The PHX Files - A AAAE Report
Convention highlights; one on one with Jim Morasch
By John F. Infanger, editorial director, & Monica L. Rausch, Associate Editor
PHOENIX — Some 2,300 attendees and 206 exhibiting companies gathered here in May for the American Association of Airport Executives' 71st Annual Conference and Exhibition. A dynamic event, it focused on such topics as security, fixing the Y2K computer glitch, FAA updates on runway incursions and Free Flight, and the introduction of a new FAR Part 139 for airport certification. Here are some highlights.
NPRM Update: Baggage Screening
The comment period on a notice of proposed rulemaking involving the screening of checked baggage for explosives will be extended to the end of August, according to Cathal "Irish" Flynn, associate administrator for FAA's civil aviation security. Although the NPRM will affect air carriers, airports play a role in the positioning of equipment when modifying or building new terminals, says Flynn.
FAA is also currently working on developing and deploying methods to check the performance of baggage screening equipment, so that the agency may eventually set standards by which manufacturers of equipment can be certified.
"We are working as closely as we possibly can with the airport and air carrier community and also with the industry to try to support a technical base in improvement in security," says Flynn.
The agency is also visiting numerous airports to test controlled access security, following up on testing that was done by DOT's Office of Inspector General to see if improvements have been made. He says preliminary results show that airport and air carrier access control has improved, but during the testing, agency inspectors are still slipping through security in some areas and "getting aboard far too many aircraft." Flynn stresses the need to guard the aircraft, especially where baggage is loaded.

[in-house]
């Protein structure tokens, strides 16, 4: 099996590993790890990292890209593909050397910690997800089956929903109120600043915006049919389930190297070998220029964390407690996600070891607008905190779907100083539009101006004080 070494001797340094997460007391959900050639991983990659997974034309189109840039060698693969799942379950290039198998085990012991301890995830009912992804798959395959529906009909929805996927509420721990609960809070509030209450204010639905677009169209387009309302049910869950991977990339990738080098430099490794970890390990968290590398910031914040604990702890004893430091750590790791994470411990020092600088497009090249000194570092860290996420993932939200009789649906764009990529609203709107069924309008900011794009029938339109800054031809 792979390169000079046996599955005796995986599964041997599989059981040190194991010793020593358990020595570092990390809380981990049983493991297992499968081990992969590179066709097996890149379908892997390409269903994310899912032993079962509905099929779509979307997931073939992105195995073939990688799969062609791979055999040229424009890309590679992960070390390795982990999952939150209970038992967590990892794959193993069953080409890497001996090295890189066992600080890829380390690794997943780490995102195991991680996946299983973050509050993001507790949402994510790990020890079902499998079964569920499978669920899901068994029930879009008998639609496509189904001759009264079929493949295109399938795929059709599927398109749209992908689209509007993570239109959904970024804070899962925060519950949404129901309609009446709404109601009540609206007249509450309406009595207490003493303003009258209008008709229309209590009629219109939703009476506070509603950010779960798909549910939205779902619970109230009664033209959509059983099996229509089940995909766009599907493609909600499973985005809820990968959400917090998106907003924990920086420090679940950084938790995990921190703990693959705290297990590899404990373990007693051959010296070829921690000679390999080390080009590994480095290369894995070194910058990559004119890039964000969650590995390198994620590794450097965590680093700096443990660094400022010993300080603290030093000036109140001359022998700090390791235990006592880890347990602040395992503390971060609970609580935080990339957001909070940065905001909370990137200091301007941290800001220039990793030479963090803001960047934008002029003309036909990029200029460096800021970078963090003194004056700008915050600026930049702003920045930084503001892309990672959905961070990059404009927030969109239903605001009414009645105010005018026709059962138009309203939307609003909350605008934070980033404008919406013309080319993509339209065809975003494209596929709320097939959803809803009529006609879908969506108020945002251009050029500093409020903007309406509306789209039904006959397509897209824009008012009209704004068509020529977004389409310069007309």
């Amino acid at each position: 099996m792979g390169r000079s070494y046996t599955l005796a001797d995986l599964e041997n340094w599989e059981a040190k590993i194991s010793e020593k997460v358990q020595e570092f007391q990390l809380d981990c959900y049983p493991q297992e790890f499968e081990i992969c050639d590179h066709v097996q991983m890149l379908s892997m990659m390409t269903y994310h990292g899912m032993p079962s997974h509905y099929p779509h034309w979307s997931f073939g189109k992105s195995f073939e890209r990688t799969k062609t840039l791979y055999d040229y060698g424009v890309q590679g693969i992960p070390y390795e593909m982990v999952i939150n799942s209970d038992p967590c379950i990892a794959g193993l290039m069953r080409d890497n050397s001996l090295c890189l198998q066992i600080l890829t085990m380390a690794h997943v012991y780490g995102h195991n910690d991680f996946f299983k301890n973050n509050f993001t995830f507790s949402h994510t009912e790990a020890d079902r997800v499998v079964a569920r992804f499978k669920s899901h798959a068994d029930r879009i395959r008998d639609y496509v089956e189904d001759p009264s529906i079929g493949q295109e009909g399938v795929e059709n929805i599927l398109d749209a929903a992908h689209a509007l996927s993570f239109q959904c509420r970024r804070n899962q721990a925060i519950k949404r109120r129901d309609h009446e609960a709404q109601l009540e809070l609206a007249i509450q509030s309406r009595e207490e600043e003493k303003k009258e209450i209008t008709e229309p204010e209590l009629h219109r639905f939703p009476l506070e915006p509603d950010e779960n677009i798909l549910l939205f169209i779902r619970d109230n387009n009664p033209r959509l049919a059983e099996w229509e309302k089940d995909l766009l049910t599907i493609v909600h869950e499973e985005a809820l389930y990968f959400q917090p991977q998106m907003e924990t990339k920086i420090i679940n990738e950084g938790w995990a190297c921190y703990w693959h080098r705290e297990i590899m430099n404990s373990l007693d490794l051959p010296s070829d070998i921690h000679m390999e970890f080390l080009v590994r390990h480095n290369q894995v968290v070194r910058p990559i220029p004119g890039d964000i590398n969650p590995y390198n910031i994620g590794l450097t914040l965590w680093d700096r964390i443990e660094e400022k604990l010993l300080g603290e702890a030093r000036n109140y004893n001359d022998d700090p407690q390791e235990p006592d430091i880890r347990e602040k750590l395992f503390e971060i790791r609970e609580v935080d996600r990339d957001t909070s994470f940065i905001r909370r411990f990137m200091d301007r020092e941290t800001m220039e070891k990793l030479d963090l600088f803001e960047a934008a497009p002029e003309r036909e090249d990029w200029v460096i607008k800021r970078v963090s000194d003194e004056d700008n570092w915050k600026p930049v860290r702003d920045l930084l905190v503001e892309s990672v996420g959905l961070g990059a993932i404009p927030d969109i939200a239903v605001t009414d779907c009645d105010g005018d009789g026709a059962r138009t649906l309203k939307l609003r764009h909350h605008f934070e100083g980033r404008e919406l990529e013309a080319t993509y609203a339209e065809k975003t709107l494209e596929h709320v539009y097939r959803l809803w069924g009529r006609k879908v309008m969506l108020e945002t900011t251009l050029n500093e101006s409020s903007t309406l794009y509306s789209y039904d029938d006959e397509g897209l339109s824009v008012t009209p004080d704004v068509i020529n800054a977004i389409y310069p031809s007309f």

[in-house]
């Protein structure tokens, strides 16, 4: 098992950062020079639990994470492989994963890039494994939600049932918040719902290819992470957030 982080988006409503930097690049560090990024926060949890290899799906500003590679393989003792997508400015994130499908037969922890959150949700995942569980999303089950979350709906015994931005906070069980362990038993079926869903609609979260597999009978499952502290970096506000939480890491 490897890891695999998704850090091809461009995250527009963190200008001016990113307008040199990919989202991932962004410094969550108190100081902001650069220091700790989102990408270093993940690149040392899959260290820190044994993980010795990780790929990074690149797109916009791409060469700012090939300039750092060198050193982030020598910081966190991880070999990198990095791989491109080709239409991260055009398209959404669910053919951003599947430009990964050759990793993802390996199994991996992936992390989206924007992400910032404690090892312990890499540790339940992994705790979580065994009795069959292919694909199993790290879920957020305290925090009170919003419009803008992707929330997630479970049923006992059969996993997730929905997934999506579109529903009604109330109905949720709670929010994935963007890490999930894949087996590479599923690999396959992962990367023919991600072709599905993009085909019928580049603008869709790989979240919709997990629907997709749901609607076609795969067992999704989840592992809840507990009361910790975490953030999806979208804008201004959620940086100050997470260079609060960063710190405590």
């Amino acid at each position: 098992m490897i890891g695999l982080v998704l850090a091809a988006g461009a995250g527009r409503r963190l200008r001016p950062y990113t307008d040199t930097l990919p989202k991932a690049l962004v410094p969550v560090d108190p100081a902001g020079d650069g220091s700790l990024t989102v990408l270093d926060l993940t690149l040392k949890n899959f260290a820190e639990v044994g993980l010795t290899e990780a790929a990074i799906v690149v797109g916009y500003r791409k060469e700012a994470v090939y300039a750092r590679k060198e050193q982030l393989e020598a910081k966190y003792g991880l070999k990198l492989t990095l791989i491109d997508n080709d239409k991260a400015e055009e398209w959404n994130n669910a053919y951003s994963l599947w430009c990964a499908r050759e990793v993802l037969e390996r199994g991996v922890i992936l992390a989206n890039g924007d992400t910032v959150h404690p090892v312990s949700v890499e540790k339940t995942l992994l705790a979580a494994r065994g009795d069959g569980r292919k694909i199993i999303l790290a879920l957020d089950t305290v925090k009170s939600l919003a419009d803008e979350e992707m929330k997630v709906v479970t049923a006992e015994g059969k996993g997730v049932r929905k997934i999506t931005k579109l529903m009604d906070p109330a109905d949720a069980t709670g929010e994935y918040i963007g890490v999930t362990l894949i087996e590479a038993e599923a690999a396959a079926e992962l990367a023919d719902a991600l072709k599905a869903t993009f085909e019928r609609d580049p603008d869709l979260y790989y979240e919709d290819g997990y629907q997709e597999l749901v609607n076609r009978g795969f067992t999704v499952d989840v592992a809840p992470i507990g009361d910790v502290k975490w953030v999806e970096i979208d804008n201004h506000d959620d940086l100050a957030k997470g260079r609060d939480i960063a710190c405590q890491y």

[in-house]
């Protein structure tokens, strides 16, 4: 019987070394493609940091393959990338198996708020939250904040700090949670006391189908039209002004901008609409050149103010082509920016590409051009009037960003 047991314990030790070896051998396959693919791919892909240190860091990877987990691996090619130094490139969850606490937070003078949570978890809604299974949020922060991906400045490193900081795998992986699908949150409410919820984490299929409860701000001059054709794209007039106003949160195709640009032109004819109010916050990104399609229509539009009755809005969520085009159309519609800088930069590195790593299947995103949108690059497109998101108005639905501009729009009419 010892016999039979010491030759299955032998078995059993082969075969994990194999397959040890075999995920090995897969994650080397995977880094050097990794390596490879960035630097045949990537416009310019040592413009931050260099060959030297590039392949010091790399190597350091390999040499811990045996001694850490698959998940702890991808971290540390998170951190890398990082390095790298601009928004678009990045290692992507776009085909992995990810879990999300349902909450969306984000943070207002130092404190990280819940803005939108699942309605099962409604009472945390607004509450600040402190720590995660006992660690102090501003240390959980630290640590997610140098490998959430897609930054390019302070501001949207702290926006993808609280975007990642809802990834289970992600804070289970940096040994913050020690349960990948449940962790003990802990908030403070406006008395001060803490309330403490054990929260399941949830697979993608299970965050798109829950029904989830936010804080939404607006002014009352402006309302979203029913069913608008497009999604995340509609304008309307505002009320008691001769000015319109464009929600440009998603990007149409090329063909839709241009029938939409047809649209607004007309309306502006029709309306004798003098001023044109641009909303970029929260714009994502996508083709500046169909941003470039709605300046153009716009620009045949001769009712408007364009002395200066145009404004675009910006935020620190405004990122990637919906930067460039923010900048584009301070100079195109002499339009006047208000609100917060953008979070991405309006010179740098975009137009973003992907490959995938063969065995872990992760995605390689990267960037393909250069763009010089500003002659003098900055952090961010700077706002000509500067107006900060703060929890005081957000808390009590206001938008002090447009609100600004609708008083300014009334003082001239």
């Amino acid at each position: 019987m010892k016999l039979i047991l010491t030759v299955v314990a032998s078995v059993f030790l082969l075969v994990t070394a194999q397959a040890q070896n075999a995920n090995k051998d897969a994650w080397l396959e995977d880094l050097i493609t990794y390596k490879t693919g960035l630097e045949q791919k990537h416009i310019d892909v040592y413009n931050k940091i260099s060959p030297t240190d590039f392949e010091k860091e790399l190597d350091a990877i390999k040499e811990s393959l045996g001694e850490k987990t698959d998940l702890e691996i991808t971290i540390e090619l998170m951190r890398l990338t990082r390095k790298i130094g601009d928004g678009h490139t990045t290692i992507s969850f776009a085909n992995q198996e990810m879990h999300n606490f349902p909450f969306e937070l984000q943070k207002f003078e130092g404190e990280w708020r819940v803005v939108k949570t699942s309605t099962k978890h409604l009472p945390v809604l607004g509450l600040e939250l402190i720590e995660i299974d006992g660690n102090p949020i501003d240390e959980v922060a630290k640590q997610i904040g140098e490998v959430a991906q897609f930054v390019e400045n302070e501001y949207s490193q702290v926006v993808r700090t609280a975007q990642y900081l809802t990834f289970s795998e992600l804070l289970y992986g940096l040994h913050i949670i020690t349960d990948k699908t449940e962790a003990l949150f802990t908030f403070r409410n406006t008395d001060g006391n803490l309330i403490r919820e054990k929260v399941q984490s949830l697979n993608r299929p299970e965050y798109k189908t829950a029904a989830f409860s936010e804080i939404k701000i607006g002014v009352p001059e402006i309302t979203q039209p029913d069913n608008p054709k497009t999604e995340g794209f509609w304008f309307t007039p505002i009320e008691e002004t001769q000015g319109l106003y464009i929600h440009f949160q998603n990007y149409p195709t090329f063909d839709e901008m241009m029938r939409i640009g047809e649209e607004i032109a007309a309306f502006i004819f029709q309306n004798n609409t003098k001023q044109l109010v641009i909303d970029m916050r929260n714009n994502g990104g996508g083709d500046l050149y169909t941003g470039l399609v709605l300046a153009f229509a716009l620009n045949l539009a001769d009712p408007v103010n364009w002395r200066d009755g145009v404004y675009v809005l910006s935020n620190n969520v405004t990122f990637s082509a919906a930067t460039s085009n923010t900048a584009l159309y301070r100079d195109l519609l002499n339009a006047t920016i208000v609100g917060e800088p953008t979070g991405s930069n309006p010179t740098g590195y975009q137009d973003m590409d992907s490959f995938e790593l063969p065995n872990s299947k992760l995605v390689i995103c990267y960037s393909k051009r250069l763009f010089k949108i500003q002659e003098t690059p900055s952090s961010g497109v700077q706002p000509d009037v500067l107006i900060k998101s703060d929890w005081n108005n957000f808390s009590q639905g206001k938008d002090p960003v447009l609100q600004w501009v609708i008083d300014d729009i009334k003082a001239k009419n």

Runway incursions; free flight
FAA will be focusing on its safety agenda and increasing the air traffic system efficiency this year, according to Monte Belger, acting deputy administrator for FAA. On the safety side, addressing runway incursions is currently a top priority.
Says Belger, "We are very, very concerned about the increase in the number of runway incursions and alsoÉthe types of runway incursions that are occurring in the system. Some of them are, quite frankly, somewhat troubling in terms of why they occurred and how they could have been prevented. We want to stop this runway incursion problem before there is a major accident."
Runway incursion action teams are tasked to visit 20 airports in the U.S. and have visited ten so far, says Belger. "They are looking at some specific actions that can be taken at that specific airport to address the runway incursion problem. We know this is not an issue where one size fits all. It's got to be done somewhat on a local basis."
FAA is also looking to improve efficiency in the system through the implementation of the first phase of Free Flight, says Becker. He discussed several new air traffic control "tools" which are part of the Free Flight program, including a user request evaluation tool, which allows the controller to look ahead and predict a potential safety conflict beyond his or her sector when granting a request by a pilot. "Before, a controller would have been working in his or her small sector and making a decision based on only what he or she saw in his or her sector of responsibility."
"United Airlines has already told us that at San Francisco some of the tools we put in place there have already saved them $19 million in the past year," says Belger.
One area where industry and FAA work together for efficiency, notes Belger, is the contract tower program. "It is a program which is proven to be cost effectiveÉand stood the test of review," he notes. By October, Belger expects that the agency will complete contracting out services on all Level One VFR towers. FAA will continue to bring others into the program.
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